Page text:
The compressed air system is the most misunderstood of all industrial utilities; the best engineering course has little more than a few hours of education regarding air. You can't get the necessary training through vocational technical institutions, colleges, or universities. If you have trouble getting the correct information from the salespeople who call on you, then your primary source of information is experience. As a result, here are the kinds of things that regularly occur in industrial settings:
• If a complaint arises about low pressure out in the production area, another compressor typically is turned on. If that doesn't help, another one is turned on. If maintenance runs out of compressors, they buy more until the pressure rises enough to keep production people from complaining.
• If production people complain about contamination, and the compressor appears to be working based on supplier service inspection, maintenance will either replace the equipment with more of the same or deem it as being inappropriate and buy a different kind of cleanup equipment.
• If problems persist on a machine, maintenance will change service companies and never buy that brand or type of equipment again.
What should be painfully obvious here is that none of the decisions made had anything to do with business sense, systems jeopardies, or any kind of problem definition. Many shop mechanics make their operational and maintenance decisions based on the following commandments:
• keep it running,
• control the maintenance cost,
• anticipate and prevent failure, and
• keep the telephone from ringing.
Real-world example #1
At a plant where I used to work, we were asked to reconfigure the air system to adapt to an improved manufacturing process. Up to this point, the role of utilities was so submissive to production that manufacturing didn't even see the point of a briefing. I made the mistake of asking what the rules were for the use of compressed air at the point of use. One of the production managers clarified things quickly. He said, "We take it . . . you make it! If you do a good job, we can keep the costs down." That seems pretty clear, doesn't it?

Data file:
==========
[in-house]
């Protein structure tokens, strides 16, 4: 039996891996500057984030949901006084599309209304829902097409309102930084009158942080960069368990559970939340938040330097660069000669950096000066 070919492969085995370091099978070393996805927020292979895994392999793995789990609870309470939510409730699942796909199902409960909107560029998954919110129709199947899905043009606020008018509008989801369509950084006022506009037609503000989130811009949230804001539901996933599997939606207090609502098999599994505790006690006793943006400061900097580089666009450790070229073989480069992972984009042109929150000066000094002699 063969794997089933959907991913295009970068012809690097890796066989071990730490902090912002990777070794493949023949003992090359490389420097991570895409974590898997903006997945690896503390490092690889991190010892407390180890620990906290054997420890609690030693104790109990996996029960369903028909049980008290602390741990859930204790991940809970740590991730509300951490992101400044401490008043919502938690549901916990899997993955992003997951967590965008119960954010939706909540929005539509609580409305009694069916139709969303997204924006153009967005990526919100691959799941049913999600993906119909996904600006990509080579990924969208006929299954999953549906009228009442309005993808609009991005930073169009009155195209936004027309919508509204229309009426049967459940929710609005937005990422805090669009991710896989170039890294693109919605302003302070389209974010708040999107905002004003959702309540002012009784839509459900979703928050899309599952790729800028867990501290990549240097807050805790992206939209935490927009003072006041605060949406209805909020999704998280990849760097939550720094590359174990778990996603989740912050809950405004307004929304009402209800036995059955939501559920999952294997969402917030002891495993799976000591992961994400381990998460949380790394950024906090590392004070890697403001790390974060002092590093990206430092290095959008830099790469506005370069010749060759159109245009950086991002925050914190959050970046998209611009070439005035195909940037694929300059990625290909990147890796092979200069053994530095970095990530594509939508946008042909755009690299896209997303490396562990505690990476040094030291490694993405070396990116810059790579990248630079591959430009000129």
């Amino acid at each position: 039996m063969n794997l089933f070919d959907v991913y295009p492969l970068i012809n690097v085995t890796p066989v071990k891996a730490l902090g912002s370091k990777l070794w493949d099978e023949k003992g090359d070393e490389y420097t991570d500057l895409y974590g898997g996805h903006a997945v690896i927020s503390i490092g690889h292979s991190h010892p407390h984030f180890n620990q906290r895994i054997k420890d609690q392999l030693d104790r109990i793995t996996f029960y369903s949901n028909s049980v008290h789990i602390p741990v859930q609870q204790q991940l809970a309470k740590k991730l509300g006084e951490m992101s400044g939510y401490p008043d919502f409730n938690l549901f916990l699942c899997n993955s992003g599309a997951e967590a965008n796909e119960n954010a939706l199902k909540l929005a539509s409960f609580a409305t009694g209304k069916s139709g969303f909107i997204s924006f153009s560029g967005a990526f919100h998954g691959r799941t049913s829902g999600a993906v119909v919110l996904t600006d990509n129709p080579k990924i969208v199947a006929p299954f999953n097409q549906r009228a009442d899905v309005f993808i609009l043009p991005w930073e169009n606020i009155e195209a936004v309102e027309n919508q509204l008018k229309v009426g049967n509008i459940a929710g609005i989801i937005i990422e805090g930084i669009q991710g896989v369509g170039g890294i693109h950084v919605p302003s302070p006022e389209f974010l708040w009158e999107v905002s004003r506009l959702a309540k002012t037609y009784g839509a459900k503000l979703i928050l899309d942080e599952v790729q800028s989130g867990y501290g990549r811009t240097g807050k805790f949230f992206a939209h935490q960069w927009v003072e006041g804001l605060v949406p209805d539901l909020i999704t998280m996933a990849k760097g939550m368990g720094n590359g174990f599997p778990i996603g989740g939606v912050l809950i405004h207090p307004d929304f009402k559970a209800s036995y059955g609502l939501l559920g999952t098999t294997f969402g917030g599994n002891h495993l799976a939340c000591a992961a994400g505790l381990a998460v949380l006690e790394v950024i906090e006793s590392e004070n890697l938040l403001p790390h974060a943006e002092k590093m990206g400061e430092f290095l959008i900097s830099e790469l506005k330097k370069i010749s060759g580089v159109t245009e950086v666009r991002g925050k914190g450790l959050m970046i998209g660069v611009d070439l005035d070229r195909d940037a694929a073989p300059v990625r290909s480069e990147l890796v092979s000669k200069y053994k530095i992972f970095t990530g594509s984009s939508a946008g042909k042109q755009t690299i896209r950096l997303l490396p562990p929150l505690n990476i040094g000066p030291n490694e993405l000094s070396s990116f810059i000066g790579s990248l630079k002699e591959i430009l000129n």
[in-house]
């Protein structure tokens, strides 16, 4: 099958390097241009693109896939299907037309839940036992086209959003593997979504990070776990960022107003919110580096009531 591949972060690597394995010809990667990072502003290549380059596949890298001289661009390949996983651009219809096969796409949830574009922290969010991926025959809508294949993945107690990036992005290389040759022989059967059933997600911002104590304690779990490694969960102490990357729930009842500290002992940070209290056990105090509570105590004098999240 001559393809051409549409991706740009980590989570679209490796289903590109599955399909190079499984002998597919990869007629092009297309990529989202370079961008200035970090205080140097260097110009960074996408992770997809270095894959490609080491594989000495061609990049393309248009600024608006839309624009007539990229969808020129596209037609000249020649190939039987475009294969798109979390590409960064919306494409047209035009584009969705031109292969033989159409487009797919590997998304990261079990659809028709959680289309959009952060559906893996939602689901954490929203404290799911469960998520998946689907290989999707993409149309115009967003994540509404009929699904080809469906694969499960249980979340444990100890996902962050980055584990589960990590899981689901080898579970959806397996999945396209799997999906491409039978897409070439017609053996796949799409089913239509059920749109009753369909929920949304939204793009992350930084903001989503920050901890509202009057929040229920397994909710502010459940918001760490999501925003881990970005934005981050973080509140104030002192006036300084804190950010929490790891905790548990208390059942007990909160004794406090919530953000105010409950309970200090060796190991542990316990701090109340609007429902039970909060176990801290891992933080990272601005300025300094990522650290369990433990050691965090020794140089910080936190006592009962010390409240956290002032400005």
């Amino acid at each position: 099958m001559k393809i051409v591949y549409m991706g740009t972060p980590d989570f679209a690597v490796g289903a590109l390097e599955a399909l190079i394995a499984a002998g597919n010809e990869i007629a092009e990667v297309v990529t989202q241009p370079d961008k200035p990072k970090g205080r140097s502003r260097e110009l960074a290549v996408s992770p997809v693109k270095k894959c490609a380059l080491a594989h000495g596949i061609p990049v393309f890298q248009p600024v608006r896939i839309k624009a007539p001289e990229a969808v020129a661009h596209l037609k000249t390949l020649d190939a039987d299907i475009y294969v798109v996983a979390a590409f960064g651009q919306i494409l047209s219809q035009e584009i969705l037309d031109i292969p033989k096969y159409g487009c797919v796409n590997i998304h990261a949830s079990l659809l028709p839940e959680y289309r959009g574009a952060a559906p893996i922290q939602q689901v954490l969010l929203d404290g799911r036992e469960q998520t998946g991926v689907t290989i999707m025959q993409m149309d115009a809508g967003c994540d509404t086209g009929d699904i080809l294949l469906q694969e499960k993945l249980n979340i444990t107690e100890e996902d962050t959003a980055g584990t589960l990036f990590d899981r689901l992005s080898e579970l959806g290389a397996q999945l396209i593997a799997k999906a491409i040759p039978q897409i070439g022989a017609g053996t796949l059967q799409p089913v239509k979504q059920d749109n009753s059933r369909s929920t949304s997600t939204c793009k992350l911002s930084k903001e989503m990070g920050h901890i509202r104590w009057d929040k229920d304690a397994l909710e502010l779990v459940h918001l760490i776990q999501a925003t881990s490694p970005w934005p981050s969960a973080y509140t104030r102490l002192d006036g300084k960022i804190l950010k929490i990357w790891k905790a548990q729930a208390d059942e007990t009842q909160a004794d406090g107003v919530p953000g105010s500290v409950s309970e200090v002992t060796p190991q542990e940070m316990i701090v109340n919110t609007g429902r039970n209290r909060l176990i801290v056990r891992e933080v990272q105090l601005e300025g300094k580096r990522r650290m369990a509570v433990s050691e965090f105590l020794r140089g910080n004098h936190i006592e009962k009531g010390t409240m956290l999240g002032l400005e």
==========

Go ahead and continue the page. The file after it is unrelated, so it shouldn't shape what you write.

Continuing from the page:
Everyone wanted to discuss what new supply-side equipment we should put into the budget. I thought it may make more sense to figure out what we needed. However, history had shown that no matter how much air was available, we'd need all of it in a relatively short period of time. They were all set to get into the heated subject of how many compressors, what brand, type, and size, but I got them to agree that demand should drive the supply. The spokesman for production told us that they were going to need about 4,000 cfm more than what they were using now. I asked how they determined the 4,000 cfm, and at what pressure they needed it at?
The pressure they requested was 90 psig. This number was higher than any previous accepted minimum pressure. Utilities had taken their numbers and inflated them by a 20% "fudge factor" on volume and 5% on pressure. When all this was done, we had arrived at 4,800 cfm at 115 psig.